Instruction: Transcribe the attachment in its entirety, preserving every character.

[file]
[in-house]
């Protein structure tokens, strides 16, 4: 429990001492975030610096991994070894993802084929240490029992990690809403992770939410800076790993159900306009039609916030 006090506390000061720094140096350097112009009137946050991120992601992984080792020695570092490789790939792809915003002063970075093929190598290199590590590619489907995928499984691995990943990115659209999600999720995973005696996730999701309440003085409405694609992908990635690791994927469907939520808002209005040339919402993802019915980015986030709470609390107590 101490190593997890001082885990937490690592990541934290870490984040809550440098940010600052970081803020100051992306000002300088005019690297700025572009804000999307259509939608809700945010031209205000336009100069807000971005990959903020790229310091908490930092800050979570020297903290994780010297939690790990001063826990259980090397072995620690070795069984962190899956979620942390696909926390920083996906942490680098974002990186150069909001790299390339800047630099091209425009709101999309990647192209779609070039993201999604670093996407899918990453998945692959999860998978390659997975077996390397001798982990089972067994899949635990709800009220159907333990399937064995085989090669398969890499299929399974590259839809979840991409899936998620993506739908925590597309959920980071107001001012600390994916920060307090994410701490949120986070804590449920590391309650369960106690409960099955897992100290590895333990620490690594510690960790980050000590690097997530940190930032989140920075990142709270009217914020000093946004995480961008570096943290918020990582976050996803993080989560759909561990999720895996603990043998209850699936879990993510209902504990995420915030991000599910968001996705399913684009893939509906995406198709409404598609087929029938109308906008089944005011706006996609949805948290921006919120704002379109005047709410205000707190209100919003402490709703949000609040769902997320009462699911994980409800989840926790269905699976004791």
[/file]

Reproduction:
[in-house]
């Protein structure tokens, strides 16, 4: 429990001492975030610096991994070894993802084929240490029992990690809403992770939410800076790993159900306009039609916030 006090506390000061720094140096350097112009009137946050991120992601992984080792020695570092490789790939792809915003002063970075093929190598290199590590590619489907995928499984691995990943990115659209999600999720995973005696996730999701309440003085409405694609992908990635690791994927469907939520808002209005040339919402993802019915980015986030709470609390107590 101490190593997890001082885990937490690592990541934290870490984040809550440098940010600052970081803020100051992306000002300088005019690297700025572009804000999307259509939608809700945010031209205000336009100069807000971005990959903020790229310091908490930092800050979570020297903290994780010297939690790990001063826990259980090397072995620690070795069984962190899956979620942390696909926390920083996906942490680098974002990186150069909001790299390339800047630099091209425009709101999309990647192209779609070039993201999604670093996407899918990453998945692959999860998978390659997975077996390397001798982990089972067994899949635990709800009220159907333990399937064995085989090669398969890499299929399974590259839809979840991409899936998620993506739908925590597309959920980071107001001012600390994916920060307090994410701490949120986070804590449920590391309650369960106690409960099955897992100290590895333990620490690594510690960790980050000590690097997530940190930032989140920075990142709270009217914020000093946004995480961008570096943290918020990582976050996803993080989560759909561990999720895996603990043998209850699936879990993510209902504990995420915030991000599910968001996705399913684009893939509906995406198709409404598609087929029938109308906008089944005011706006996609949805948290921006919120704002379109005047709410205000707190209100919003402490709703949000609040769902997320009462699911994980409800989840926790269905699976004791």